Objectives: Granulation tissue is common in otitis media (OM), yet little is known about the signaling pathways in the formation of granulation tissue in response to infections. In this study, we sought to investigate the activation of the transforming growth factor beta (TGF-β) signaling pathway in the formation of granulation tissue in response to middle ear pathogens. Methods: Rat OM models were made by inoculating pneumococcus type 6A or nontypeable Haemophilus influenzae into the middle ear cavity or by obstructing the eustachian tube. Various pathway activities in the middle ear mucosa were analyzed with microarrays. Results: The TGF-β signaling pathway was highly regulated in the middle ear cleft with bacterial OM, but not in the ears with eustachian tube obstruction. In ears with bacterial OM, the TGF-β signaling pathway products were higher in Haemophilus-infected ears than in pneumococcus-infected ears. Conclusions: Bacterial OM triggers granulation tissue to thrive in the middle ear cleft of rats. Nontypeable H influenzae is more potent than pneumococcus type 6A in the formation of granulation tissue. Eustachian tube obstruction alone did not contribute to granulation tissue formation in the middle ear.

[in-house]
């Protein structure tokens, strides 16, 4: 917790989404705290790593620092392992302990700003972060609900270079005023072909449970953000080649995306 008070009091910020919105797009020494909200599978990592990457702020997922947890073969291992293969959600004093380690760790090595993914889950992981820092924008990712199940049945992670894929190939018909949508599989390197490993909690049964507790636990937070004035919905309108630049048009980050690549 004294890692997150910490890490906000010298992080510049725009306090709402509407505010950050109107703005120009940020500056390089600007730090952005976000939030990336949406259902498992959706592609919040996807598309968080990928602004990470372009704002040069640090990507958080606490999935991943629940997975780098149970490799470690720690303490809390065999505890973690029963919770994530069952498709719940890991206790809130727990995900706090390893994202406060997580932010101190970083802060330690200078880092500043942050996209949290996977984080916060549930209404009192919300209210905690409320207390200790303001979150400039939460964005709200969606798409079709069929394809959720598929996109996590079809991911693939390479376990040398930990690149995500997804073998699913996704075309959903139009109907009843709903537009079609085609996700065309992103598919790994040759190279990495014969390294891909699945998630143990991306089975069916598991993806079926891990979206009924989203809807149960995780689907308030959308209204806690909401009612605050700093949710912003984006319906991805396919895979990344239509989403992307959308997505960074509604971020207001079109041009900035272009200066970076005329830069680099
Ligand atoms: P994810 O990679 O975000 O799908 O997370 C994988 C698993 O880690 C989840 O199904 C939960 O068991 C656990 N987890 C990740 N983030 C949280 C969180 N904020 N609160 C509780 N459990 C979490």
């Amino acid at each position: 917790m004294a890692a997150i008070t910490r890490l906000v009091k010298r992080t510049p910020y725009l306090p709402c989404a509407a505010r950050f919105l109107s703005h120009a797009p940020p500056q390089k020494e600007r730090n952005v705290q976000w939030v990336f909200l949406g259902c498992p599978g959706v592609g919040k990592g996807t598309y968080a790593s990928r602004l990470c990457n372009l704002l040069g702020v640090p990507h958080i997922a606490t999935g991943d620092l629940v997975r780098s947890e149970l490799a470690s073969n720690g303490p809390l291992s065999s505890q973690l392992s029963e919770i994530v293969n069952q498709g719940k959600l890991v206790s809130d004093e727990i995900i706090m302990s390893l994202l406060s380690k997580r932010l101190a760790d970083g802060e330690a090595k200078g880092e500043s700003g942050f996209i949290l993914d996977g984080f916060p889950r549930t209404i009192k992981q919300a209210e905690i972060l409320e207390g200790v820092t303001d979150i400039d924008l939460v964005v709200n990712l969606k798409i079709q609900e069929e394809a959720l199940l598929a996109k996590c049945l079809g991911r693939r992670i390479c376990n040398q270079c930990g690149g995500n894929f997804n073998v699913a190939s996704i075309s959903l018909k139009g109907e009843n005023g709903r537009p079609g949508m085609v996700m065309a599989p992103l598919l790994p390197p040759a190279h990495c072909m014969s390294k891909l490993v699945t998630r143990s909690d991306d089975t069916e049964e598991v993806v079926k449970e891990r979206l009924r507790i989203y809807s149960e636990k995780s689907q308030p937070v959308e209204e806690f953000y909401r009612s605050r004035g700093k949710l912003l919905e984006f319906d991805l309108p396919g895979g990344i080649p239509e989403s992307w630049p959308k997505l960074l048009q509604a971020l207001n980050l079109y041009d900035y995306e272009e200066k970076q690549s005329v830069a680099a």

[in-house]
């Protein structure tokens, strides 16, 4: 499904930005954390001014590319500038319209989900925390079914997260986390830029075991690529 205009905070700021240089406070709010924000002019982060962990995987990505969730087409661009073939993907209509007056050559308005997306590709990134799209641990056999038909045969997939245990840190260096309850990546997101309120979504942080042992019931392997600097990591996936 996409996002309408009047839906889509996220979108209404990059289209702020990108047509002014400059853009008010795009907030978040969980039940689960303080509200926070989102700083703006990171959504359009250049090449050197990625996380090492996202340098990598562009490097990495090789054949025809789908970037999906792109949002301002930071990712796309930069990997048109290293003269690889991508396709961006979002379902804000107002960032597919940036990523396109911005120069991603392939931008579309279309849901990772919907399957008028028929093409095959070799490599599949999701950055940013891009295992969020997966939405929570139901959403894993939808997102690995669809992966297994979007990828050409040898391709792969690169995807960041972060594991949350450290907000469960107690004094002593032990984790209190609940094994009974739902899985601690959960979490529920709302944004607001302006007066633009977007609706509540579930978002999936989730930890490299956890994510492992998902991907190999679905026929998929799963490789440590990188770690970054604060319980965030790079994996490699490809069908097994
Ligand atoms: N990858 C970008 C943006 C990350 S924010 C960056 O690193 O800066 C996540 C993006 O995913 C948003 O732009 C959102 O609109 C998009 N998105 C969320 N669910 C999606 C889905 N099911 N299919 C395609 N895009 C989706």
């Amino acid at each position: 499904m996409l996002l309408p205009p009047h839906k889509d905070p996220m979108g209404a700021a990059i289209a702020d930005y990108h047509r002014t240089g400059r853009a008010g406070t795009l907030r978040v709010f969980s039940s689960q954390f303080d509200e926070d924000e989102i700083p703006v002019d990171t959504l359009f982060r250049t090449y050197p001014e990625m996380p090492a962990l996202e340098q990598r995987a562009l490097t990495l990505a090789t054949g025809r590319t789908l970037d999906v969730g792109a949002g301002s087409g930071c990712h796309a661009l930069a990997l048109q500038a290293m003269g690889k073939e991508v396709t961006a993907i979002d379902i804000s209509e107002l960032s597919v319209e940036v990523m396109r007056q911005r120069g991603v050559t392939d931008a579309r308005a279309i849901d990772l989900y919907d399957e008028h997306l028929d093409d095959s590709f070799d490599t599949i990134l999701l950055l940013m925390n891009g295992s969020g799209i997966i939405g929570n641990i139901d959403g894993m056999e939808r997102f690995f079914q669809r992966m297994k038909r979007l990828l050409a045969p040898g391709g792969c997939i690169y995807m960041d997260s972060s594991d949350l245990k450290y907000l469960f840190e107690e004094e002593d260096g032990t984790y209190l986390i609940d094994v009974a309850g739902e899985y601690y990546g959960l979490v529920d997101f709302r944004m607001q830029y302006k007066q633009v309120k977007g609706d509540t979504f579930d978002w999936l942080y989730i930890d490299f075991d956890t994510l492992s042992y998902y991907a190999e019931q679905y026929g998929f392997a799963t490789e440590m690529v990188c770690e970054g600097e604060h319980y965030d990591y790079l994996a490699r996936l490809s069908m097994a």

Bibliographical noteFunding Information:
From the Department of Otolaryngology, University of Minnesota, Minneapolis, Minnesota. Supported in part by NIH grant R01 DC008165 and supplement 00010055 from the National Institute on Deafness and Other Communication Disorders, and the National Organization for Hearing Research. This study was performed in accordance with the PHS Policy on Humane Care and Use of Laboratory Animals, the NIH Guide for the Care and Use of Laboratory Animals, and the Animal Welfare Act (7 U.S.C. et seq.); the animal use protocol was approved by the Institutional Animal Care and Use Committee (IACUC) of the University of Minnesota.
- Bacterial otitis media
- Granulation tissue formation
- Transforming growth factor beta pathway